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Toni Erdmann Movie Review

Toni Erdmann (2016) movie poster Toni Erdmann

US Theatrical Release: December 25, 2016 (German Release: July 14, 2016) / Running Time: 162 Minutes / Rating: R

Writer/Director: Maren Ade

Cast: Peter Simonischek (Winfried Conradi/Toni Erdmann), Sandra Hüller (Ines Conradi), Michael Wittenborn (Henneberg), Thomas Loibl (Gerald), Trystan Pütter (Tim), Hadewych Minis (Tatjana), Lucy Russell (Steph), Ingrid Bisu (Anca), Vlad Ivanov (Illiescu), Victoria Cocias (Flavia)

Toni Erdmann, a nearly three-hour German-Austrian dramedy, is considered one of the frontrunners in this year's Best Foreign Language Film Oscar race. The film is written and directed by Maren Ade, the third such feature of the past thirteen years to have been made in such fashion.

Our first impression is that this film is about Winfried Conradi (Peter Simonischek), a German man in the latter part of middle age. Rotund and always disheveled, the white-haired Winfried believes in having fun, from playing a joke on a delivery man to donning deathly make-up to lead a school music performance.
A piano teacher who is suddenly without any pupils and who also recently lost his dog, Winfried spontaneously shows up at the work and home of Ines (Sandra Hüller), his hardworking thirtysomething daughter. He makes embarrassing small talk with an important client Ines, a high-powered consultant, is supposed to be courting and catering to. And then, he's gone.

But, although our focus shifts from father to daughter, Mr. Conradi is not really gone. He soon resurfaces in a ridiculous caveman wig and dentures he usually carries around in his front shirt pocket. Winfried identifies himself as Toni Erdmann, a consultant with influential clients of his own. Ines kind of puts up with her father's charade, not having any better idea about how to keep him occupied while she remains busy with work and putting together a potential outsourcing plan for a client named Henneberg (Michael Wittenborn).

Using his alter ego Tondi Erdmann (Peter Simonsichek) gets handcuffed to his daughter (Sandra Hüller) on the eve of a big meeting.

Ines keeps crossing paths with "Toni Erdmann", though, and eventually the two begin to collaborate, visiting an oil station and crashing a party where "Toni", posing as German ambassador, plays keyboard and Ines, posing as his secretary, sings Whitney Houston's "Greatest Love of All." It's a poignant moment of father and daughter spending time together while on the same page for the first time in a long time. This is fleeting and next we wind up at a party Ines hosts that somehow spontaneously devolves into a naked party,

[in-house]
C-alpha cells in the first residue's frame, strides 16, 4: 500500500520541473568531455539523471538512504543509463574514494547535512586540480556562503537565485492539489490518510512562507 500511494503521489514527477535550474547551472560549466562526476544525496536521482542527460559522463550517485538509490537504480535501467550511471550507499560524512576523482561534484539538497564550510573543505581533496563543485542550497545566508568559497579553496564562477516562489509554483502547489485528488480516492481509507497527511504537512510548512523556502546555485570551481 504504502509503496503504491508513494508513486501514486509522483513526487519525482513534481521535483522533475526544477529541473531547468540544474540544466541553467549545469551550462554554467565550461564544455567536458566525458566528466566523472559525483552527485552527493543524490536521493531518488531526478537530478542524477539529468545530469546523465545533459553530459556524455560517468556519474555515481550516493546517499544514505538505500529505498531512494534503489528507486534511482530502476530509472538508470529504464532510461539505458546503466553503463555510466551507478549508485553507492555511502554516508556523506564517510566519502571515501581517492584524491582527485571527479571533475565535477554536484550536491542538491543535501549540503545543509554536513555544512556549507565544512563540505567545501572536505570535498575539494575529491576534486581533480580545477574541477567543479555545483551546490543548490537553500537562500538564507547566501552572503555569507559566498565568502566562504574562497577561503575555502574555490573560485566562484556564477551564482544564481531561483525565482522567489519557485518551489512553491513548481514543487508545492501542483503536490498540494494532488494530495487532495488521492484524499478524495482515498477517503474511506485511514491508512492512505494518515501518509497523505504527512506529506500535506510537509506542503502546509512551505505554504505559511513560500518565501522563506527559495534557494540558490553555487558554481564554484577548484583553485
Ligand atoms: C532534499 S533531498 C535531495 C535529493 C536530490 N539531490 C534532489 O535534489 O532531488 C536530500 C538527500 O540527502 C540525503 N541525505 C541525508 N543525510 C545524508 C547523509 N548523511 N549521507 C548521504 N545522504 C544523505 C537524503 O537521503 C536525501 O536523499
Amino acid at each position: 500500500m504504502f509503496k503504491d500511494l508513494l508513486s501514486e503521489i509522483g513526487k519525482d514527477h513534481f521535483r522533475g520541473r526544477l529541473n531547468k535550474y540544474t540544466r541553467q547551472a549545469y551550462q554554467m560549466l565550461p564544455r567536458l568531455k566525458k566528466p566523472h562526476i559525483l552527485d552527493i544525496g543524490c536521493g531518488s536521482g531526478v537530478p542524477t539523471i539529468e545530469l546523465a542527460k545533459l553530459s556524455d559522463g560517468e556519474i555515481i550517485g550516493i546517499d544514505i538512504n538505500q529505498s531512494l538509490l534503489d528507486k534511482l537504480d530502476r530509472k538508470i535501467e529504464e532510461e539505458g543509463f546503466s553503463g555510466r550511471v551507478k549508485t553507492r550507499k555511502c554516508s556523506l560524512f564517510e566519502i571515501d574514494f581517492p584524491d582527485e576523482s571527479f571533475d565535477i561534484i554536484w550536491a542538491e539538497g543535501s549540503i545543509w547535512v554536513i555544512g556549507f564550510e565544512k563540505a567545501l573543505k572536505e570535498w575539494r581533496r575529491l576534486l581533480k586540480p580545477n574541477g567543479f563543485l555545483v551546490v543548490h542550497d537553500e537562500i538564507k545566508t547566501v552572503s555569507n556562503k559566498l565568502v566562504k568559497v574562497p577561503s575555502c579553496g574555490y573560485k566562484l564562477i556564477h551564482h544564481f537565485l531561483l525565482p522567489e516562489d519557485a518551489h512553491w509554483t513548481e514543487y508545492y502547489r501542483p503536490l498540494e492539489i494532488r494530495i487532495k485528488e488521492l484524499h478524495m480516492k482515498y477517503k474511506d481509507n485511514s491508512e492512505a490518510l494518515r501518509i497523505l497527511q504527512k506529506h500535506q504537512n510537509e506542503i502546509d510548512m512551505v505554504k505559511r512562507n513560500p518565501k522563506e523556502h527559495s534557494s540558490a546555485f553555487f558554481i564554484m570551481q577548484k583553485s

where guests can either take off all their clothes or head home. Winfried crashes it in a giant, furry costume that takes more than one guest by surprise.

Like a dramedy should, Toni Erdmann finds a happy balance of comedy and drama. Some scenes, like that naked party, are explicitly played for laughs. Others manage to amuse while delving into this father-daughter relationship, that has grown strained simply from ordinary adult responsibilities. Clearly, the roles have been reversed, with the teddy bear-like Winfried being more of a kid to his responsible daughter. And that rubs off on her a little in a moving way.

Toni Erdmann is appealing and kind of sweet, even through some strange beats (e.g. a sex scene involving "petit fours"). It reinvents itself repeatedly and subverts expectations that American comedies lead you to form. It ends abruptly and openly. Having seen very few 2016 foreign films, I can't say with any certainty that this is one of the's years best foreign language films (even if a lot of it is in English). But the consensus forming around it suggests that it is, and as Germany's official selection, it has a great shot at winning.

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Reviewed February 3, 2017.



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